New Delhi, Dec 11 (IANS): Globally only one in eight workers has one or more green skills, according to a new report by professional social networking platform LinkedIn.
LinkedIn's annual "green skills" report which came at close heels of the 28th Conference of the Parties (COP28), a key event in shaping global climate policy held recently in UAE, also reveals a sharp gender gap.
It showed that 9 in 10 women lack a single green skill or green job experience. This is in stark contrast to 16 per cent of men with at least one green skill.
The report based on LinkedIn profiles in 48 countries showed that the concentration of "green talent" in the workforce -- the share of workers who hold a green job or list at least one green skill on their profile -- is growing in every country.
However, "the increase in demand for green skills is outpacing the increase in supply, raising the prospect of an imminent green skills shortage", the report said.
Between 2022 and 2023 alone, the share of green talent in the workforce rose by a median of 12.3 per cent across the 48 countries, while the share of job postings requiring at least one green skill grew nearly twice as quickly -- by a median of 22.4 per cent.
"Still, we are far from the green skills penetration that we need. Our study reveals that just one in eight workers have green skills. Put another way: Seven in eight workers lack a single green skill, at a time when the future of our planet depends on them," the report said.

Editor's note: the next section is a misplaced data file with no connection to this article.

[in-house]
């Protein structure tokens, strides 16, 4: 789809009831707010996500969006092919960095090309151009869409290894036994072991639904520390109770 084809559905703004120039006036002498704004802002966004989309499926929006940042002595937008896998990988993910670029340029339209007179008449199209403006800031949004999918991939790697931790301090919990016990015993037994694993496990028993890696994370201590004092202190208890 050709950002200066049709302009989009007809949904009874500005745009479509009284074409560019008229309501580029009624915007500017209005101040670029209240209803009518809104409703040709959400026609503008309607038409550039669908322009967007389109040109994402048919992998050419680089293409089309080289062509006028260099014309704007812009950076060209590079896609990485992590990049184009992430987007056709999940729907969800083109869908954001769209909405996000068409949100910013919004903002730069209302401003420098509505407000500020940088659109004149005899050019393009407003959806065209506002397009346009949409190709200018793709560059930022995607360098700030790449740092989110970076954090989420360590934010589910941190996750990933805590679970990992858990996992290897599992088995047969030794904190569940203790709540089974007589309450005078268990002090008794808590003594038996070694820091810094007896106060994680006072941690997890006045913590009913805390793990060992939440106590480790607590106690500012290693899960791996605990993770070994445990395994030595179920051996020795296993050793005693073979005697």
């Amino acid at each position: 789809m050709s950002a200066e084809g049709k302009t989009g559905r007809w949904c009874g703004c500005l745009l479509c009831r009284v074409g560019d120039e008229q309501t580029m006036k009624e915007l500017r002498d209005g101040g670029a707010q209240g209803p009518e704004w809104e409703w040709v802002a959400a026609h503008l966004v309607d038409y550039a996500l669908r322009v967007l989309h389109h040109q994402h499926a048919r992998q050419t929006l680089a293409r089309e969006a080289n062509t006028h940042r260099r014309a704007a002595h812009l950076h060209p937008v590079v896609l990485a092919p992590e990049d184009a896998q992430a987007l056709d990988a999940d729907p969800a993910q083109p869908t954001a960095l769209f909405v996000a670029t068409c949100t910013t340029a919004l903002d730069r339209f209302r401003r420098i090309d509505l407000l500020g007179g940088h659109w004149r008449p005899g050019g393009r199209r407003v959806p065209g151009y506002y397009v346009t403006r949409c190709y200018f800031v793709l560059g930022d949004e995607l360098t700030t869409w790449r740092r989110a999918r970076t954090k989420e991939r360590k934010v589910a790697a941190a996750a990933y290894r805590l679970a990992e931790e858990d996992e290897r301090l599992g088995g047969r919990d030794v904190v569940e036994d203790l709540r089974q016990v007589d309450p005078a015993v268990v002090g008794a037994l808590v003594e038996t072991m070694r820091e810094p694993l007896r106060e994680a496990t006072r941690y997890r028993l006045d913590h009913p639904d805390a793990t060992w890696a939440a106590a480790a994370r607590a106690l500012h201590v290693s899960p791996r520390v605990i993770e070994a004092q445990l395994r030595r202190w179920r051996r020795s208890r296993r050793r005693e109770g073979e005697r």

A special edition of the Green Skills report 2023, revealed that the green skills gender gap has grown 25 per cent over the past 7 years, from 4.9 percentage points in 2016 to 6.1 percentage points today.
Since 2021, women have joined the green talent pool at faster rates than men -- 12.3 per cent vs. 9.1 per cent annual growth.
"To close the gap, however, women will need to join the talent pool at 2.5 times the rate they are today," the report said.
"We know that women are disproportionately vulnerable to the ravages of climate change. Our findings indicate that they are also missing out on the chance to be part of the climate solution. And as the urgency of the climate problem increases, our planet is missing out on the full contributions of a group that makes up nearly half of the global workforce," the report said.
The report called policymakers, business leaders, and others to develop regulations, programmes, and policies that foster green skills development and create pathways for workers to transition into jobs that help green the planet.